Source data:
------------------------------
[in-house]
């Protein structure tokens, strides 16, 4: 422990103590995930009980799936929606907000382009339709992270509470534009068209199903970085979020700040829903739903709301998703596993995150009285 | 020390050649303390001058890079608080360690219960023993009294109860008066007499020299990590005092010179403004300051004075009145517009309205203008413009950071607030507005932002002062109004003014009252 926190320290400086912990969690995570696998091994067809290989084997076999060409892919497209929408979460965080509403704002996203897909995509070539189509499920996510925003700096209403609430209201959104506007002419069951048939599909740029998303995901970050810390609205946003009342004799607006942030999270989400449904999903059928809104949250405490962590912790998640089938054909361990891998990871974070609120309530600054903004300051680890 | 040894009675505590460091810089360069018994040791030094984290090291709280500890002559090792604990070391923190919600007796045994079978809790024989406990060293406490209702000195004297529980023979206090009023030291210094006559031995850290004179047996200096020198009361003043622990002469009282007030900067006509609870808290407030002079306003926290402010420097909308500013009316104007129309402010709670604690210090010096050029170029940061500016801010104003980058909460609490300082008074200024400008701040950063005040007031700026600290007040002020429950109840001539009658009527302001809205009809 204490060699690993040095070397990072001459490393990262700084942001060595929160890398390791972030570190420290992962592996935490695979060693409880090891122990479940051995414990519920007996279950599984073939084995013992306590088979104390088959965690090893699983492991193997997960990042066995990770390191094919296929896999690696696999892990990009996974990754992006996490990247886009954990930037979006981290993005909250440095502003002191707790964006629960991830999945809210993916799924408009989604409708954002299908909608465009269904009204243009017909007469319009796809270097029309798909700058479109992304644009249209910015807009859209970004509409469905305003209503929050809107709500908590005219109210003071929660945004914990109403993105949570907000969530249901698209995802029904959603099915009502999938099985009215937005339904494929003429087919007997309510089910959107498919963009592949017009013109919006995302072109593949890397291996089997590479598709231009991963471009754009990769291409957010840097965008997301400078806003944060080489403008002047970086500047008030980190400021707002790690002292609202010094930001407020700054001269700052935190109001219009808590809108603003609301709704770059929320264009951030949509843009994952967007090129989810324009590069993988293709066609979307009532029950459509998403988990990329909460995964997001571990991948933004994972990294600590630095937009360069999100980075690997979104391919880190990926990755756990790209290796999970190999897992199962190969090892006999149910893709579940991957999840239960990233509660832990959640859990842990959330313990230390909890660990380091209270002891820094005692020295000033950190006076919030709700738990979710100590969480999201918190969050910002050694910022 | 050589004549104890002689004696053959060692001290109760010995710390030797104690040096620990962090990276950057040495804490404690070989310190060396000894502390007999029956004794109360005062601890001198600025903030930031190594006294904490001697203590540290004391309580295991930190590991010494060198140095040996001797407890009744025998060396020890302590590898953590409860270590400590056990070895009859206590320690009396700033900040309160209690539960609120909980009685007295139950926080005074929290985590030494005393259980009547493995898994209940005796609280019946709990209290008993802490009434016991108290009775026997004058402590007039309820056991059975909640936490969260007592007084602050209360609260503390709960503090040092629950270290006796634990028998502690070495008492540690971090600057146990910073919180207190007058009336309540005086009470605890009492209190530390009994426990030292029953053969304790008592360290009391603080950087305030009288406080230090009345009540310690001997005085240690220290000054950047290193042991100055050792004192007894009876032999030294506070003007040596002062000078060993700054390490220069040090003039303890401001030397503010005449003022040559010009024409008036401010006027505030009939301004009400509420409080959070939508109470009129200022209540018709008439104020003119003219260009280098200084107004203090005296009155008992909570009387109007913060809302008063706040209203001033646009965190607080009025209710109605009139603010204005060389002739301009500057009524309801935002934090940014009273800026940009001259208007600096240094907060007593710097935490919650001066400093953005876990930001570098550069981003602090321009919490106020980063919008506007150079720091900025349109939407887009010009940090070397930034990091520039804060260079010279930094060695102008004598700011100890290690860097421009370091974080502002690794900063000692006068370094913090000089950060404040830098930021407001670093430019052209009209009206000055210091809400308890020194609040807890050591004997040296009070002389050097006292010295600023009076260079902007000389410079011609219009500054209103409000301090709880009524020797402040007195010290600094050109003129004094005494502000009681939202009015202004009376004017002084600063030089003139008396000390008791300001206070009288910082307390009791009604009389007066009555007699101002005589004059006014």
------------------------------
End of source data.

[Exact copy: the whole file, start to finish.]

[in-house]
């Protein structure tokens, strides 16, 4: 422990103590995930009980799936929606907000382009339709992270509470534009068209199903970085979020700040829903739903709301998703596993995150009285 | 020390050649303390001058890079608080360690219960023993009294109860008066007499020299990590005092010179403004300051004075009145517009309205203008413009950071607030507005932002002062109004003014009252 926190320290400086912990969690995570696998091994067809290989084997076999060409892919497209929408979460965080509403704002996203897909995509070539189509499920996510925003700096209403609430209201959104506007002419069951048939599909740029998303995901970050810390609205946003009342004799607006942030999270989400449904999903059928809104949250405490962590912790998640089938054909361990891998990871974070609120309530600054903004300051680890 | 040894009675505590460091810089360069018994040791030094984290090291709280500890002559090792604990070391923190919600007796045994079978809790024989406990060293406490209702000195004297529980023979206090009023030291210094006559031995850290004179047996200096020198009361003043622990002469009282007030900067006509609870808290407030002079306003926290402010420097909308500013009316104007129309402010709670604690210090010096050029170029940061500016801010104003980058909460609490300082008074200024400008701040950063005040007031700026600290007040002020429950109840001539009658009527302001809205009809 204490060699690993040095070397990072001459490393990262700084942001060595929160890398390791972030570190420290992962592996935490695979060693409880090891122990479940051995414990519920007996279950599984073939084995013992306590088979104390088959965690090893699983492991193997997960990042066995990770390191094919296929896999690696696999892990990009996974990754992006996490990247886009954990930037979006981290993005909250440095502003002191707790964006629960991830999945809210993916799924408009989604409708954002299908909608465009269904009204243009017909007469319009796809270097029309798909700058479109992304644009249209910015807009859209970004509409469905305003209503929050809107709500908590005219109210003071929660945004914990109403993105949570907000969530249901698209995802029904959603099915009502999938099985009215937005339904494929003429087919007997309510089910959107498919963009592949017009013109919006995302072109593949890397291996089997590479598709231009991963471009754009990769291409957010840097965008997301400078806003944060080489403008002047970086500047008030980190400021707002790690002292609202010094930001407020700054001269700052935190109001219009808590809108603003609301709704770059929320264009951030949509843009994952967007090129989810324009590069993988293709066609979307009532029950459509998403988990990329909460995964997001571990991948933004994972990294600590630095937009360069999100980075690997979104391919880190990926990755756990790209290796999970190999897992199962190969090892006999149910893709579940991957999840239960990233509660832990959640859990842990959330313990230390909890660990380091209270002891820094005692020295000033950190006076919030709700738990979710100590969480999201918190969050910002050694910022 | 050589004549104890002689004696053959060692001290109760010995710390030797104690040096620990962090990276950057040495804490404690070989310190060396000894502390007999029956004794109360005062601890001198600025903030930031190594006294904490001697203590540290004391309580295991930190590991010494060198140095040996001797407890009744025998060396020890302590590898953590409860270590400590056990070895009859206590320690009396700033900040309160209690539960609120909980009685007295139950926080005074929290985590030494005393259980009547493995898994209940005796609280019946709990209290008993802490009434016991108290009775026997004058402590007039309820056991059975909640936490969260007592007084602050209360609260503390709960503090040092629950270290006796634990028998502690070495008492540690971090600057146990910073919180207190007058009336309540005086009470605890009492209190530390009994426990030292029953053969304790008592360290009391603080950087305030009288406080230090009345009540310690001997005085240690220290000054950047290193042991100055050792004192007894009876032999030294506070003007040596002062000078060993700054390490220069040090003039303890401001030397503010005449003022040559010009024409008036401010006027505030009939301004009400509420409080959070939508109470009129200022209540018709008439104020003119003219260009280098200084107004203090005296009155008992909570009387109007913060809302008063706040209203001033646009965190607080009025209710109605009139603010204005060389002739301009500057009524309801935002934090940014009273800026940009001259208007600096240094907060007593710097935490919650001066400093953005876990930001570098550069981003602090321009919490106020980063919008506007150079720091900025349109939407887009010009940090070397930034990091520039804060260079010279930094060695102008004598700011100890290690860097421009370091974080502002690794900063000692006068370094913090000089950060404040830098930021407001670093430019052209009209009206000055210091809400308890020194609040807890050591004997040296009070002389050097006292010295600023009076260079902007000389410079011609219009500054209103409000301090709880009524020797402040007195010290600094050109003129004094005494502000009681939202009015202004009376004017002084600063030089003139008396000390008791300001206070009288910082307390009791009604009389007066009555007699101002005589004059006014």